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  1. Welcome to the damascus bug and a whole new realm of possibilities in designs you can make.
  2. Brain storm? Make a four strand twist with nickel wire. Cut to desired lenghts to fit canister. It might give the star pattern.
  3. I think you'll really enjoy it. I've had mine for about 5 years now. Worth every penny. I went with Als after researching different blade sites, seeing it in action on FIF and using a couple of hammers. In part my decision was based on my shop floor needing reinforcing to handle a hammer. A press does move metal differently than a hammer. It will take you a little longer to move metal since the press movement. Als has two stages. You'll get an initial moving of steel then slight pause as the secondary squeeze kicks in. I like that aspect as it allows me to make damascus and govern the
  4. Billy. I haven't had much luck getting small details in my canisters. They tended to wash out as I Drew out the billet. So this is a Wag. Maybe try cutting small pieces, like slivers or rods of 15n20and scatter them heavily through your canister where you want the stars to be.
  5. This might sound presumptuous but was any edged weapon really designed to be defensive. The knives we associate with mountain men were camp general purpose knives and a weapon of last resort. A bayonet was designed to replace the pike pole and to extend the reach in close quarters, but as anyone who served knows its been everything to the fighter. I could go on, but the vast majority of old edged weapons/tools were used in daily life and turned into a weapon when required. For me, its been a tool for day to day life since a child. As far as a fight. Using a knife against an unarmed pers
  6. Personally I've had good results with warps when I clamp blade to a straight piece of stock and given it at least 2 tempering cycles. It helps relieve the stresses in the blade from the quench. Then I use a slower grinder speed to avoid over heating the blade.
  7. Well, since we understand the metal stresses could be a cause. And the temps are controlled by the oven it leaves a couple areas to look at. 1. Your normalizing numbers may be to high. For 15n20 the 1650 seems to agree with various documents. The second and third are high when compared to other heat treat sources. But since temps vary all over the board because if personal opinions it trial and error. 2. Oil contamination or deterioration. 3. Oil temp to high 4. Quench technique might lend itself to warp. 4. Blade configuration. Thin to thick.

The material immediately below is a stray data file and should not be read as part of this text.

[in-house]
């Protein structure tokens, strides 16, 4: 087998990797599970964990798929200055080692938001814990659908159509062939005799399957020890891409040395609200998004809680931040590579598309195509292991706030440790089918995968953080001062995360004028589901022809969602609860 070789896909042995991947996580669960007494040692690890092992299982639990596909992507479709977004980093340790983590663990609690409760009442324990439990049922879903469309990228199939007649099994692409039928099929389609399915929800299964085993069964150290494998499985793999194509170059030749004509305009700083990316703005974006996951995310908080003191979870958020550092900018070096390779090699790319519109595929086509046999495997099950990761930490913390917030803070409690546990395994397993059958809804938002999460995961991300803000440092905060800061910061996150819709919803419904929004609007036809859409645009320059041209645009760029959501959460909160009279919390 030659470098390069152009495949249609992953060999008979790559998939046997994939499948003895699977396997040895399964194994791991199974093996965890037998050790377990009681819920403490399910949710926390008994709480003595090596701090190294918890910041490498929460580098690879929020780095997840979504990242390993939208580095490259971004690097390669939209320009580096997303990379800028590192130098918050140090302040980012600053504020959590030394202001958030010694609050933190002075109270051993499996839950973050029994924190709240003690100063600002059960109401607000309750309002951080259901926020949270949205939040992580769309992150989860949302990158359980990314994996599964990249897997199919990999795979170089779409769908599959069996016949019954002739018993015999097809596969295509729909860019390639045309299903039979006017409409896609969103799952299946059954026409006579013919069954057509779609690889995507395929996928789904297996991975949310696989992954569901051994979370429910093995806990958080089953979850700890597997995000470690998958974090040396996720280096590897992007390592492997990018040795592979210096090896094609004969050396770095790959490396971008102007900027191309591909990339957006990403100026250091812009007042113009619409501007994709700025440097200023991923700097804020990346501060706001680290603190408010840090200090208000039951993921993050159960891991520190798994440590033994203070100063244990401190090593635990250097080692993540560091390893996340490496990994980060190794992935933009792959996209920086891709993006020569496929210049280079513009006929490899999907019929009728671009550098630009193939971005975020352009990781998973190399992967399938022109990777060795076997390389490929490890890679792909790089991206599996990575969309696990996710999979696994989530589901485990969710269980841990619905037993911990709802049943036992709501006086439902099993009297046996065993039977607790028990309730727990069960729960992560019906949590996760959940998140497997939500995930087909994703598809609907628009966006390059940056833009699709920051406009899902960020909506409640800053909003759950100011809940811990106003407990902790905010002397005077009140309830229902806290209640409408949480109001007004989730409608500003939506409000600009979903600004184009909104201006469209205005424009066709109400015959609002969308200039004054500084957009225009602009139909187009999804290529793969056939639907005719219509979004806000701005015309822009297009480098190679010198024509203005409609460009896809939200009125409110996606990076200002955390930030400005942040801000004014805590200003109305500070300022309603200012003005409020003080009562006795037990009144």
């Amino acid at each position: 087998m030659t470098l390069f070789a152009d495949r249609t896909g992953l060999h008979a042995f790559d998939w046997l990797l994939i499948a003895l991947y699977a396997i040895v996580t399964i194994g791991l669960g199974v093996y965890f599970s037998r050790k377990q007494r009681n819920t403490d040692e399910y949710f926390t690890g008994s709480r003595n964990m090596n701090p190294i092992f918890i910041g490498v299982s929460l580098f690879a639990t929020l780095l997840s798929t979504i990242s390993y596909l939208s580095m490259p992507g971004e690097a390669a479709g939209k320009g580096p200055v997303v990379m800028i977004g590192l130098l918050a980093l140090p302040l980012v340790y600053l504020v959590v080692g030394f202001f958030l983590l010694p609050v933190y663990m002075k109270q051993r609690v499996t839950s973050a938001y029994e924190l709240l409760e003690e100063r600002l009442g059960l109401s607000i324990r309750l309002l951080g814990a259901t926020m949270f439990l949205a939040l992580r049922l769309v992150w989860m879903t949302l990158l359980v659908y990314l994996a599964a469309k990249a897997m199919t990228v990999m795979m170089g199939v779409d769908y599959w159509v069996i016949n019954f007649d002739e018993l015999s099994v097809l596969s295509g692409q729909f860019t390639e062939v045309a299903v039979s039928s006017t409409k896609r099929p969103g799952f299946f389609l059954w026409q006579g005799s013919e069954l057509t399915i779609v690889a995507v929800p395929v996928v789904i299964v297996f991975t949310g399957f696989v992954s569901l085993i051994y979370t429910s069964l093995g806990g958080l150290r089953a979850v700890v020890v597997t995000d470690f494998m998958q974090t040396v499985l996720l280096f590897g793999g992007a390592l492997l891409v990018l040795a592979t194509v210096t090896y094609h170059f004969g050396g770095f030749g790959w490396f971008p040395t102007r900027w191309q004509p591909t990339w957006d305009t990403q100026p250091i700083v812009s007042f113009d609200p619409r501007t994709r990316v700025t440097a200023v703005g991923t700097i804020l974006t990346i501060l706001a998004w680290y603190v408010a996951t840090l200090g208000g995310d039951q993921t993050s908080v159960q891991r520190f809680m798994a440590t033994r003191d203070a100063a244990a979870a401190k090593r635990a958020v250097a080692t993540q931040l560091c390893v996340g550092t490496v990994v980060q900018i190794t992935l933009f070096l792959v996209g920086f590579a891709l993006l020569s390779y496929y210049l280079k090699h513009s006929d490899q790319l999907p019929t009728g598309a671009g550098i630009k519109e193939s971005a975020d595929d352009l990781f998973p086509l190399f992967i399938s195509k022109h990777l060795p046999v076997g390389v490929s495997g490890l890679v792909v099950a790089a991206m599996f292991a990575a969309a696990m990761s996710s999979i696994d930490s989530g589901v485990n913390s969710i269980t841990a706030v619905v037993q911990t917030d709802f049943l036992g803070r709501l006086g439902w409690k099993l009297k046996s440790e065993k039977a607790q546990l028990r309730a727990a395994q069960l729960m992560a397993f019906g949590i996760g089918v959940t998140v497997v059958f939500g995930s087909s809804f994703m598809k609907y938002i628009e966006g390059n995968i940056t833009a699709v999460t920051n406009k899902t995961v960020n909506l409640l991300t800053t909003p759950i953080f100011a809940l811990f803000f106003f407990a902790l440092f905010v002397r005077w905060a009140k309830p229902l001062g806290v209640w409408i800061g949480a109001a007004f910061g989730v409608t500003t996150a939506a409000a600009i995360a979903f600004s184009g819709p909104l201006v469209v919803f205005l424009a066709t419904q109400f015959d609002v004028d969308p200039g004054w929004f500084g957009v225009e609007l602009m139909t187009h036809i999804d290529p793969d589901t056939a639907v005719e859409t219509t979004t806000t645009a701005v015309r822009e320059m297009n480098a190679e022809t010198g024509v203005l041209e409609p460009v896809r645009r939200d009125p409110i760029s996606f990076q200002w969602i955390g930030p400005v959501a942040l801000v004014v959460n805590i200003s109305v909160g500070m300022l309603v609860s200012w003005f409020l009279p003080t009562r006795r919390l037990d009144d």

8. You stated you determined the hrc as 60 prior to tempering. I'm curious as to your method to determine Hrc prior to tempering as all I've ever done was file tests to check for hardening. Usually prior to tempering my files won't cut, unless I have a decarb problem
  9. There are people far more qualified to explain why metal does what it does. If you haven't tempered yet you can clean up a majority of the metal. It doesn't have to be perfect. Clamp it to a piece of straight stock and run it through what ever your tempering cycle is. If it takes a curve after that try blue backing it while in a straightening jig.
  10. Yes!! Sometimes its magic. I've had a notion to make a short sword using his geometric system. Been studying his articles but dont have the equipment to heat treat a large sword. Looking forward to see your progress.
  11. Nice design. Flows pretty much from the old Air Force jungle survival school negritos blades and the navy's JEST design. But like you say we are getting away from threads purpose. I really would liked to have seen what Geoff ended up making.
  12. Thank you. I've got a nephew that might like a phillipine bolo with that style handle.
  13. Wow...did this ever take a hard turn. From survival knife to something based off fantasy blades. His concept pictures look like no survival knife I ever saw. Geoff's blade was more than adequate for survival. I do like Adam's handle in his pictures. If Adam doesn't mind I'd like to borrow that concept for the curved handle. Glad I followed this. I learned alot about customers and customer relations.
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